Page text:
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A review by Vanessa Bunn for EXTRA! EXTRA!

 

 

The Tempest

 

Ariel (Colin Morgan) and Prospero (Roger Allam)
(c) Marc Brenner

by William Shakespeare

Directed by Jeremy Herrin

Designed by Max Jones

Composed by Stephen Warbeck

Choreographed by Siân Williams

 

Shakespeare’s Globe

 

23 April – 18 August 2013

 

The stage at the Globe is a rocky island and a fierce storm is conjured by the usurped Duke of Milan. He has developed immense learning and sorcery skills since he and his infant daughter were put out to sea and his Dukedom stolen, some twelve years previously. This tempest is raised to bring a ship carrying his deceitful brother Antonio (Jason Baughan), King Alonso of Naples (Peter Hamilton Dyer) and Antonio’s son Ferdinand (Joshua James) to ground. Once this mission has been accomplished various subplots begin to unfold and the island becomes a hub of activity ranging from drunken shenanigans to romantic exchanges and ultimately a profound lesson in forgiveness and forgetting.

Roger Allam is as perceptive and accomplished a Prospero as one could wish for. His relationship with his now teenage daughter Miranda (Jessie Buckley) is particularly powerfully presented and both assume a fondness and joviality with one another that is genuinely warming. The whimsical, natural stage presence exhibited by Buckley also makes for a captivatingly capricious romance when she happens upon Ferdinand (Joshua James). With the encouragement of her father and his desire for her to return to Milan and claim her rightful status, she begins a romantic affair with him, comically, as much because he is a man as for any particular virtue she holds dear.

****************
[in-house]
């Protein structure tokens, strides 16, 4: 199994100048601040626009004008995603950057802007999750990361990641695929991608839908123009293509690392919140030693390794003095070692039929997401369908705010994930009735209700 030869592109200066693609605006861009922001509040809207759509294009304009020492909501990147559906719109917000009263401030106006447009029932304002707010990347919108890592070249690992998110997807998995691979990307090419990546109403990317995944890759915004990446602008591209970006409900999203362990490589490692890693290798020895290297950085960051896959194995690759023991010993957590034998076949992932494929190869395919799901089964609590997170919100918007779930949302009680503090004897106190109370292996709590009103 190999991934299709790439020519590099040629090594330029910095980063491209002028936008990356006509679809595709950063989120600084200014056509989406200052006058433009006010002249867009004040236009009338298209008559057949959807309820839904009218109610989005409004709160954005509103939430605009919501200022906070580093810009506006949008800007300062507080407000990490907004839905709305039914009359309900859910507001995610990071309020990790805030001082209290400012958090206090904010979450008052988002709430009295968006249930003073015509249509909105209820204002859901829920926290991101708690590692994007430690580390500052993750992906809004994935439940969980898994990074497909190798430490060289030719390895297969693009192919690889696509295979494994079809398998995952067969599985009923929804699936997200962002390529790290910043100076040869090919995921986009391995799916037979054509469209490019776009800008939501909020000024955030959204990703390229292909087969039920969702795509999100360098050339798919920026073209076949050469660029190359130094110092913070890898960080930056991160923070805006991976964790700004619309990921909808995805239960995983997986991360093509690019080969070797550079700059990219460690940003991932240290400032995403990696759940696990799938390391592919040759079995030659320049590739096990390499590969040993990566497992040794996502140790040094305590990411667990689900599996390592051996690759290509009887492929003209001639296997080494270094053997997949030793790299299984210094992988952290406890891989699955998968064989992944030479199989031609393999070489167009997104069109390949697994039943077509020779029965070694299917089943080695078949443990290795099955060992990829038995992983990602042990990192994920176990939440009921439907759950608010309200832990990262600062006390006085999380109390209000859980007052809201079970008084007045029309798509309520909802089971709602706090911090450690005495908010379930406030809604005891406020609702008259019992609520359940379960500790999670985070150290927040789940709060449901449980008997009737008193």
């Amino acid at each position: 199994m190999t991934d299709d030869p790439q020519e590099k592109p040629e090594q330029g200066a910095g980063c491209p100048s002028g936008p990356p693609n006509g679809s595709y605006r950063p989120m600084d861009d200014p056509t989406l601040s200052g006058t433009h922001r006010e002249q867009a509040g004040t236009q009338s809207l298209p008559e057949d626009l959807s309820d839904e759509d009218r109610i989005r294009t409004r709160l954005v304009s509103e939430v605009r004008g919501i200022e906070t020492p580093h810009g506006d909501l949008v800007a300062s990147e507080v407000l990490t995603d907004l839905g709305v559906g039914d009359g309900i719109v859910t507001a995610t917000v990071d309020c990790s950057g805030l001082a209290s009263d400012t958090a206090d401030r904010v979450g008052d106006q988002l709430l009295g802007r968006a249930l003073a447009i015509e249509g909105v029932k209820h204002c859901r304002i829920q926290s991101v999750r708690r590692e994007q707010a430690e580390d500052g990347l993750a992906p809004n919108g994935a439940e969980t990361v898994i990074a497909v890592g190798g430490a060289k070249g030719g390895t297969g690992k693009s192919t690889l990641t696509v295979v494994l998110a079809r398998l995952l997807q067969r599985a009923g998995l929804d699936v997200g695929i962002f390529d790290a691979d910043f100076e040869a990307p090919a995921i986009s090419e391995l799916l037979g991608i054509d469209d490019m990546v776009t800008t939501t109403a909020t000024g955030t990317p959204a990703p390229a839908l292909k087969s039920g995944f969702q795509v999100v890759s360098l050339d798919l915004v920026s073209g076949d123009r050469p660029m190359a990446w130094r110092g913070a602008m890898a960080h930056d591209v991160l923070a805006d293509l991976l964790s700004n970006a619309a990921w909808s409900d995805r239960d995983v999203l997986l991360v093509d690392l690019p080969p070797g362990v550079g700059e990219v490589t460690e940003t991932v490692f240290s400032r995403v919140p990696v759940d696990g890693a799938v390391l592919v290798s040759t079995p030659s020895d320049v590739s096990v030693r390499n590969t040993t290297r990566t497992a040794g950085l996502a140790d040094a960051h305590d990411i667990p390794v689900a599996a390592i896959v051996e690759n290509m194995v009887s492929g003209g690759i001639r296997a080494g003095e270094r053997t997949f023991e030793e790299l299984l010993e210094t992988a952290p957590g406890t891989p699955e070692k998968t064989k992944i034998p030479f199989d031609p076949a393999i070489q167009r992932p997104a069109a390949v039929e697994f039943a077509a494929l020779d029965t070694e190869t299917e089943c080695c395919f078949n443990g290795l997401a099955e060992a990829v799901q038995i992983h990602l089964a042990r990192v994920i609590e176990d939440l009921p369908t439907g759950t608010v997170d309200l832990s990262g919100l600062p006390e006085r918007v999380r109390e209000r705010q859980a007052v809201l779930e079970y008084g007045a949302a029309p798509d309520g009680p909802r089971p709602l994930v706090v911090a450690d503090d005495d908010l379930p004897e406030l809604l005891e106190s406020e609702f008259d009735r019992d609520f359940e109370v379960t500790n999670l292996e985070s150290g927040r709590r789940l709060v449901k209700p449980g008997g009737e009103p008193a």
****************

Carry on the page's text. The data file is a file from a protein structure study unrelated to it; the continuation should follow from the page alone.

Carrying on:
Miranda (Jessie Buckley) Prospero (Roger Allam) and Ferdinand (Joshua James)
(c) Marc Brenner

 

 

The script of what is widely considered to be Shakespeare’s last play is laden with fine examples of both wonderful insults and tender exchanges. It is safe to say that not one such moment is lost in this astonishingly consistent company. Jeremy Herrin’s direction definitely teases more of the comedy than the darkness from The Tempest but his interpretation is solid and appealing nonetheless. Antonio is a somewhat muted menace; Caliban (James Garnon) seems to revel in audience interaction to such an extent that the burden of his unfortunate confinement and general treatment is lightened for him. The magic which has the potential to rival that in Marlowe’s Doctor Faustus is also relayed with a tender touch. Prospero is an unassuming sorcerer and the Spirits have an almost invisible lightness in their steps, even when manoeuvring curious, large props.

 

 

Caliban (James Garnon)
(c) Marc Brenner

 

Colin Morgan’s Ariel is wonderfully weird, his supposed quest for freedom hardly believable as his dedication to Prospero reigns. Though softly spoken and ethereal, he commands attention and is a captivating presence. This is no easy task to accomplish at The Globe but Morgan is not confined to the stage by any means and his nimble amblings around the periphery are the most striking element of his otherworldliness, setting him apart from the somewhat more rooted mortals.

 

 

Ariel (Colin Morgan)
(c) Marc Brenner

 

Trunculo (Trevor Fox) is hilarious in gait, speech and costume. He is farcical, and persistently so. When he teams up with Stephano (Sam Cox), Caliban and a miraculously, seemingly unlimited, supply of wine there is a distinctly vaudeville feel about the ensuing confusion and frustrated fancies. The costumes are exceptional throughout this production, from the shipwrecked gang of Jacobin courtiers (all crushed velvet and gold jewellery) to the distinctly avian Ariel (all pale feathers and hair gel).

Closing scenes at the Globe have the same warming effect as a hug from a beloved grandmother. Authoritative, comforting and delightful, they own your emotions and can leave you skipping out the front gates, secure in the knowledge that something dear and irreplaceable is safe and well. The Tempest is no exception and providing the weather leaves the storm effects to the very capable band, a triumphant run is imminent. Don’t pass up an opportunity to be part of it.

 

 

Prospero (Roger Allam)
(c) Marc Brenner

 

 

Booking: 020 7401 9919
www.shakespearesglobe.com
Tickets: £5 - £39
Shakespeare’s Globe
21 New Globe Walk
Bankside, London, SE1 9DT
 

 

 

 

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